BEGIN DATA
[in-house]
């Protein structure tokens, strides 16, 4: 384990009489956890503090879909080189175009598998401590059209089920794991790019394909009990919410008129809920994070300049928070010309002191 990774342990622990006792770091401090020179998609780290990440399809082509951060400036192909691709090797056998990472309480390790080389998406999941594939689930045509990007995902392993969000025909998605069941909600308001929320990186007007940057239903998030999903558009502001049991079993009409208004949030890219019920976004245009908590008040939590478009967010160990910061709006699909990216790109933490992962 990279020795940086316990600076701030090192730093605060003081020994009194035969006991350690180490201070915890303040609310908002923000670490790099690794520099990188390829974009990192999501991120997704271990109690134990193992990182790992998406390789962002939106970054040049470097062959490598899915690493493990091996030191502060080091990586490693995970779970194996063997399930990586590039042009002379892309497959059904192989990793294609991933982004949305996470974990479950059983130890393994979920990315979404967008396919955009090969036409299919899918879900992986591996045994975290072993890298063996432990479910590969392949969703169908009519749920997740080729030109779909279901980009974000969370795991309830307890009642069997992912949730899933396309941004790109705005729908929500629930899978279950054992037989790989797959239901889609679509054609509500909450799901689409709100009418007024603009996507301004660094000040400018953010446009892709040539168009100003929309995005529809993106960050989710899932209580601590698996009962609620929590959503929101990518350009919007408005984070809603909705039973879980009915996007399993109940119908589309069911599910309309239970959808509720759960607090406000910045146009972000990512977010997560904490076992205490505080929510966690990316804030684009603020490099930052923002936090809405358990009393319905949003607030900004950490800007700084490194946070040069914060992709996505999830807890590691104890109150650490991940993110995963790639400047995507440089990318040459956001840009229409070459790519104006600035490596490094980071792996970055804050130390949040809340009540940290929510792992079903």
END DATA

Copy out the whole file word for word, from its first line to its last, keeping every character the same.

[in-house]
């Protein structure tokens, strides 16, 4: 384990009489956890503090879909080189175009598998401590059209089920794991790019394909009990919410008129809920994070300049928070010309002191 990774342990622990006792770091401090020179998609780290990440399809082509951060400036192909691709090797056998990472309480390790080389998406999941594939689930045509990007995902392993969000025909998605069941909600308001929320990186007007940057239903998030999903558009502001049991079993009409208004949030890219019920976004245009908590008040939590478009967010160990910061709006699909990216790109933490992962 990279020795940086316990600076701030090192730093605060003081020994009194035969006991350690180490201070915890303040609310908002923000670490790099690794520099990188390829974009990192999501991120997704271990109690134990193992990182790992998406390789962002939106970054040049470097062959490598899915690493493990091996030191502060080091990586490693995970779970194996063997399930990586590039042009002379892309497959059904192989990793294609991933982004949305996470974990479950059983130890393994979920990315979404967008396919955009090969036409299919899918879900992986591996045994975290072993890298063996432990479910590969392949969703169908009519749920997740080729030109779909279901980009974000969370795991309830307890009642069997992912949730899933396309941004790109705005729908929500629930899978279950054992037989790989797959239901889609679509054609509500909450799901689409709100009418007024603009996507301004660094000040400018953010446009892709040539168009100003929309995005529809993106960050989710899932209580601590698996009962609620929590959503929101990518350009919007408005984070809603909705039973879980009915996007399993109940119908589309069911599910309309239970959808509720759960607090406000910045146009972000990512977010997560904490076992205490505080929510966690990316804030684009603020490099930052923002936090809405358990009393319905949003607030900004950490800007700084490194946070040069914060992709996505999830807890590691104890109150650490991940993110995963790639400047995507440089990318040459956001840009229409070459790519104006600035490596490094980071792996970055804050130390949040809340009540940290929510792992079903």